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As men age, they tend to accumulate fat along their midsection. You might be desperate to get rid of your gut, particularly if exercise isn't working as fast as you hoped it would. Body wraps can temporarily reduce the appearance of bulk in some men, but the results vary from person to person, and you won't get the health benefits of actual weight loss.
Body Wrap Basics
There are a variety of body wraps on the market, but they all work using the same basic technique of compression. You'll wrap a wide plastic or thermal sheet around your midsection, leaving it on for 30 minutes or so. Some body wraps can be used along with creams and herbal rubs designed to moisturize or smooth skin. Some manufacturers claim that herbal ingredients in their wraps help you lose weight more quickly, but there's little evidence to support this claim. The weight loss, instead, comes from the simple act of compression, which reduces water weight, creating the temporary appearance of a slimmer midsection.
Your body loses weight by burning fat, and the only way to do that is to either eat fewer calories or burn more. Doing both at the same time by eating lean, healthy meals and getting daily exercise is the most effective strategy. While abdominal exercises such as crunches and situps can help you build muscle in your midsection, to get rid of fat, you'll need to do regular aerobic exercise such as running or swimming. MayoClinic.com advises that you may need as many as 300 minutes of aerobic exercise per week for weight loss.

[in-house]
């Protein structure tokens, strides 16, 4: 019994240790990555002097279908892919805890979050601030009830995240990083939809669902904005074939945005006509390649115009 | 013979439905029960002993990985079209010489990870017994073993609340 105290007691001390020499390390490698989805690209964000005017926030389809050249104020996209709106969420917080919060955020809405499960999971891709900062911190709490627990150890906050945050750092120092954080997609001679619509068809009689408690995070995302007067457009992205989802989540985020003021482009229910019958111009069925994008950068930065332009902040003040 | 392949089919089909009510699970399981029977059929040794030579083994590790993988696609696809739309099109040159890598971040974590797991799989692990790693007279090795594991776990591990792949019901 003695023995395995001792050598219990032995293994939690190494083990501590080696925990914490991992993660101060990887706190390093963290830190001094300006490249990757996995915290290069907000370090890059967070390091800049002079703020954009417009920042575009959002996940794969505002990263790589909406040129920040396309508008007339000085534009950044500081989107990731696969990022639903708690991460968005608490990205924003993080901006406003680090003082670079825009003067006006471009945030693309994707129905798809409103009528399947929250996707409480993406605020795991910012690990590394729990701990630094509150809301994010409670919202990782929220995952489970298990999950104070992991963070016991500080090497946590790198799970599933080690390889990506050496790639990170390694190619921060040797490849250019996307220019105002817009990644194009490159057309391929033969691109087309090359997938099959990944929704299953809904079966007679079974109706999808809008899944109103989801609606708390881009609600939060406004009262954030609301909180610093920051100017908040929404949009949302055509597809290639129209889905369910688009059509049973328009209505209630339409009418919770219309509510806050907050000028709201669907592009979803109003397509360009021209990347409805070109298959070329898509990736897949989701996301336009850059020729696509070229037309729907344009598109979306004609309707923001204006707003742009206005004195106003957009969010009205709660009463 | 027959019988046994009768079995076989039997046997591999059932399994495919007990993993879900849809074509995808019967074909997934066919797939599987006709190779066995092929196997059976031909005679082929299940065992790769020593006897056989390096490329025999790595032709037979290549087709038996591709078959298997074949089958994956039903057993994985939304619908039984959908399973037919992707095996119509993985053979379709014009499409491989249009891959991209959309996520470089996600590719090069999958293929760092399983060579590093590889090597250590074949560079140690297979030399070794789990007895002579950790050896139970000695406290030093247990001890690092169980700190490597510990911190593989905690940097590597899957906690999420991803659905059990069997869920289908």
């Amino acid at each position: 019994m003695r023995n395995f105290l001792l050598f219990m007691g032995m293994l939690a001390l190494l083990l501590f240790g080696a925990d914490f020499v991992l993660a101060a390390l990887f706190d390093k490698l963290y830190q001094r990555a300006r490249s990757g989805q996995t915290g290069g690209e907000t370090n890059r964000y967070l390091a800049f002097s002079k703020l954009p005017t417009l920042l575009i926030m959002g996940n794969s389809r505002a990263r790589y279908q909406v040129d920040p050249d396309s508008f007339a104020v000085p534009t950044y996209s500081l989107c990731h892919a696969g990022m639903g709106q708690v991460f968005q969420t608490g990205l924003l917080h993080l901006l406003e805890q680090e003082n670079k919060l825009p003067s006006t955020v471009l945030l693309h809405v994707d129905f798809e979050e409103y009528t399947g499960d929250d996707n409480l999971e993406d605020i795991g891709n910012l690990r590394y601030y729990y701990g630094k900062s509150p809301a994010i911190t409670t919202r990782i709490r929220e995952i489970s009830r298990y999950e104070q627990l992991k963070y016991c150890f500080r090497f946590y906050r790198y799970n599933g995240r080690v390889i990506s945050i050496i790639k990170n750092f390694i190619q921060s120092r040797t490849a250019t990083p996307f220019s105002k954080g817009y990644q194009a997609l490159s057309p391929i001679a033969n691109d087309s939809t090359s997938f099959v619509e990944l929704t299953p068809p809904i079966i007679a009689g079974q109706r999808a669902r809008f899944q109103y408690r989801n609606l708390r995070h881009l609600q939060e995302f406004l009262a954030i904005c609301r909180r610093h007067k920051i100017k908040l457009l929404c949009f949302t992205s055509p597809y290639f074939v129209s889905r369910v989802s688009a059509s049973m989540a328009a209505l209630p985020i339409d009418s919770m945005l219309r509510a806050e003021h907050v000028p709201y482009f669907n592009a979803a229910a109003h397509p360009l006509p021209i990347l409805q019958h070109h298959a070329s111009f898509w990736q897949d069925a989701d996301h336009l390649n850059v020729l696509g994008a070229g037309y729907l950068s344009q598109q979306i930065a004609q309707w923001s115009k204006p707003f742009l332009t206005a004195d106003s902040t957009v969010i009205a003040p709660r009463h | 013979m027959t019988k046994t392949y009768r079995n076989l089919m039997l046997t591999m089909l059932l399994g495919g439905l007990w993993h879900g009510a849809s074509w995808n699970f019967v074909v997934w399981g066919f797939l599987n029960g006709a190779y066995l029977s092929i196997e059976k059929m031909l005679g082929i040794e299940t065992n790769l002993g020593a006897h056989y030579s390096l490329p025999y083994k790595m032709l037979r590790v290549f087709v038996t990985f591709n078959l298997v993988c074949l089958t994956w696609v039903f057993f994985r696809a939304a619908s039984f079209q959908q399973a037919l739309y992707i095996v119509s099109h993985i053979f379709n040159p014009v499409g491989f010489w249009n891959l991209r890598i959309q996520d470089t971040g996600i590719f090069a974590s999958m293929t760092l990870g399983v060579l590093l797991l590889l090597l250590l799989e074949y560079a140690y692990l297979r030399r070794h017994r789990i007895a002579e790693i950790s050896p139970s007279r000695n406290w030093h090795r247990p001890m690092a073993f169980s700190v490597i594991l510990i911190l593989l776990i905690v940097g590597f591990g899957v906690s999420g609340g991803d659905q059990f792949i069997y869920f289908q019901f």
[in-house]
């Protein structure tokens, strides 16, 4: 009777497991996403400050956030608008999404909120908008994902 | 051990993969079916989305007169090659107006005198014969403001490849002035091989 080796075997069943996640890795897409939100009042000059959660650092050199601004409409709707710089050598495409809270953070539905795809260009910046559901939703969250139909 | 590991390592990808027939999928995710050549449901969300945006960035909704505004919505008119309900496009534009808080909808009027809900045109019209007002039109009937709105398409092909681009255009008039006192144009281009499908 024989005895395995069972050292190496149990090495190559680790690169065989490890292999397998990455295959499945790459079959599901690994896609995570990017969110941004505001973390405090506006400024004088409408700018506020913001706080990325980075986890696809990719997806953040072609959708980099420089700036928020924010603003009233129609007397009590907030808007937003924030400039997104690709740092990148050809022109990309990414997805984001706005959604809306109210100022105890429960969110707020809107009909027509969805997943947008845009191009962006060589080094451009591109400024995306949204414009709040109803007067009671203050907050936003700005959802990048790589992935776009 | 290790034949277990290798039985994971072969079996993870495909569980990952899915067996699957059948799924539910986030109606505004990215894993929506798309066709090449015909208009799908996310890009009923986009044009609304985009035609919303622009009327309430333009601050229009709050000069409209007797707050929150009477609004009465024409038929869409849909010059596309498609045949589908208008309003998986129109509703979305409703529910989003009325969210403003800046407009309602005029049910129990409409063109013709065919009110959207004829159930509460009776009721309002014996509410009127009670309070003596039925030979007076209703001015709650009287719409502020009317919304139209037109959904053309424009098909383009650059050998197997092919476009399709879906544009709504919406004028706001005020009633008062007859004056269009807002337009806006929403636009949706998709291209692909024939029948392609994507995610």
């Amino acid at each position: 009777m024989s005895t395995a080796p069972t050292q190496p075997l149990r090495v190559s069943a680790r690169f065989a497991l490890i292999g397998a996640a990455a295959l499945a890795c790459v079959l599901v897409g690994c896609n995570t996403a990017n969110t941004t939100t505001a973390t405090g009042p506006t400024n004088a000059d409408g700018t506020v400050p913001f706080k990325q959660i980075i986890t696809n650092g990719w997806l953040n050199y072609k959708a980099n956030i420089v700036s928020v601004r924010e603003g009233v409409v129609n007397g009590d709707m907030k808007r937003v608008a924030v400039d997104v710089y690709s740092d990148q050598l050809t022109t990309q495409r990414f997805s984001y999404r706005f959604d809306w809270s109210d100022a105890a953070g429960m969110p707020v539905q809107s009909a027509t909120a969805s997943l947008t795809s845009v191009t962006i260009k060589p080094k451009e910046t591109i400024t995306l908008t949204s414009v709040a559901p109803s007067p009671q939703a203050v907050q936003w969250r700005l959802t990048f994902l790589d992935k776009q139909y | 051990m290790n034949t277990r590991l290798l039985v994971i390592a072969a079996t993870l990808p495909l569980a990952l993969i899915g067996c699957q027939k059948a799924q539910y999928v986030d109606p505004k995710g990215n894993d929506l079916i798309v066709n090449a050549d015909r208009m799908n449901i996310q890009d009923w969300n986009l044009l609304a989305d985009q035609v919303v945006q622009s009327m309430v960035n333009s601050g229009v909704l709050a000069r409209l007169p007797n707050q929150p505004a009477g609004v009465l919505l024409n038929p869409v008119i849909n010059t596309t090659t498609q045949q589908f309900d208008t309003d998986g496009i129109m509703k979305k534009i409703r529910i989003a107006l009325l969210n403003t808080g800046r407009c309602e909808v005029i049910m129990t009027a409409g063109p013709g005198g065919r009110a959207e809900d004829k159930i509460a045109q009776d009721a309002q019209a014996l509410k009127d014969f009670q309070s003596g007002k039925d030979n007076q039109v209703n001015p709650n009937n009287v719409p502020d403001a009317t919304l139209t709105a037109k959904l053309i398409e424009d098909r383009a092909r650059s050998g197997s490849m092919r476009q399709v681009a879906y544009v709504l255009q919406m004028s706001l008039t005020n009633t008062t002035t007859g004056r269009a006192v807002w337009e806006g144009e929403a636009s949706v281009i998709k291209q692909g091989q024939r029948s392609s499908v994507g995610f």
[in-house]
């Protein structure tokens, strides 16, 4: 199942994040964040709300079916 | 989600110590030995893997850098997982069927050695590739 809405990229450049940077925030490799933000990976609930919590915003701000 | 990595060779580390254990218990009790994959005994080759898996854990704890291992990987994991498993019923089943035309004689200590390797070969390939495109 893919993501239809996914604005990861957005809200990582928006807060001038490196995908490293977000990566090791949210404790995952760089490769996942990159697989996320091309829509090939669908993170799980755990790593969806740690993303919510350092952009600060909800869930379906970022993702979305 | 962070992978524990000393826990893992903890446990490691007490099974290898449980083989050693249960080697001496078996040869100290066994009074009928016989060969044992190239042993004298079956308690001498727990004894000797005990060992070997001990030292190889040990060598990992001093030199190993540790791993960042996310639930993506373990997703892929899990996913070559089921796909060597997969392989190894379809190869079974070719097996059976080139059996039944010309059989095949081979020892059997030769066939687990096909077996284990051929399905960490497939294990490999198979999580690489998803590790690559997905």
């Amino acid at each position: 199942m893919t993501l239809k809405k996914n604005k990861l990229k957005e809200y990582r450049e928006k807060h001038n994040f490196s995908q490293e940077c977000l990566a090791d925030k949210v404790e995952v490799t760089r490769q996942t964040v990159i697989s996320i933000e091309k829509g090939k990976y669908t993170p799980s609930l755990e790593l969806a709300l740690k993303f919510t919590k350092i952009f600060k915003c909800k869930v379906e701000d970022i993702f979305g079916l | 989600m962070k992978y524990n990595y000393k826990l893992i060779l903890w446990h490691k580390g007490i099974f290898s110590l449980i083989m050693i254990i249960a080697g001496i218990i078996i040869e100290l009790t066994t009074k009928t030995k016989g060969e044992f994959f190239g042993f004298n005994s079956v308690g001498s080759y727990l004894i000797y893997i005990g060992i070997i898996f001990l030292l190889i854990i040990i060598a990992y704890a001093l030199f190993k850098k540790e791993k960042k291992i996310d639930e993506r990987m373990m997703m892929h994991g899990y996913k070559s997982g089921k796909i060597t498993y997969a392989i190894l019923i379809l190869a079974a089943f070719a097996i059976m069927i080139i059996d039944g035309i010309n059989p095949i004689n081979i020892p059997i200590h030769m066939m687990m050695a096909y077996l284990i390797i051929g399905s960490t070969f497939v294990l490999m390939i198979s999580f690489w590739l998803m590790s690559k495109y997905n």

Body Wrap Effects
The compression of body wraps reduces fluid retention causing you to lose water weight, but this so-called "weight loss" will last, at most, just a few days. While looking slimmer for a few days may sound good, since you're not actually burning fat, you won't get the health benefits associated with weight loss, such as lower blood pressure and better aerobic endurance. If you use body wraps too much, they could even become a deterrent to real weight loss, because you'll already look the way you want to and be left with little incentive to exercise.
Body wraps may also come with some health risks. In addition to being a possible fat loss deterrent, herbal supplements aren't tested by the U.S. Food and Drug Administration. This means their effectiveness and safety can't be gauged, and proper dosage isn't regulated. Body wraps can also cause you to sweat, so wearing them for too long can cause dehydration. Further, if you wrap the body wrap too tightly, you could interfere with circulation.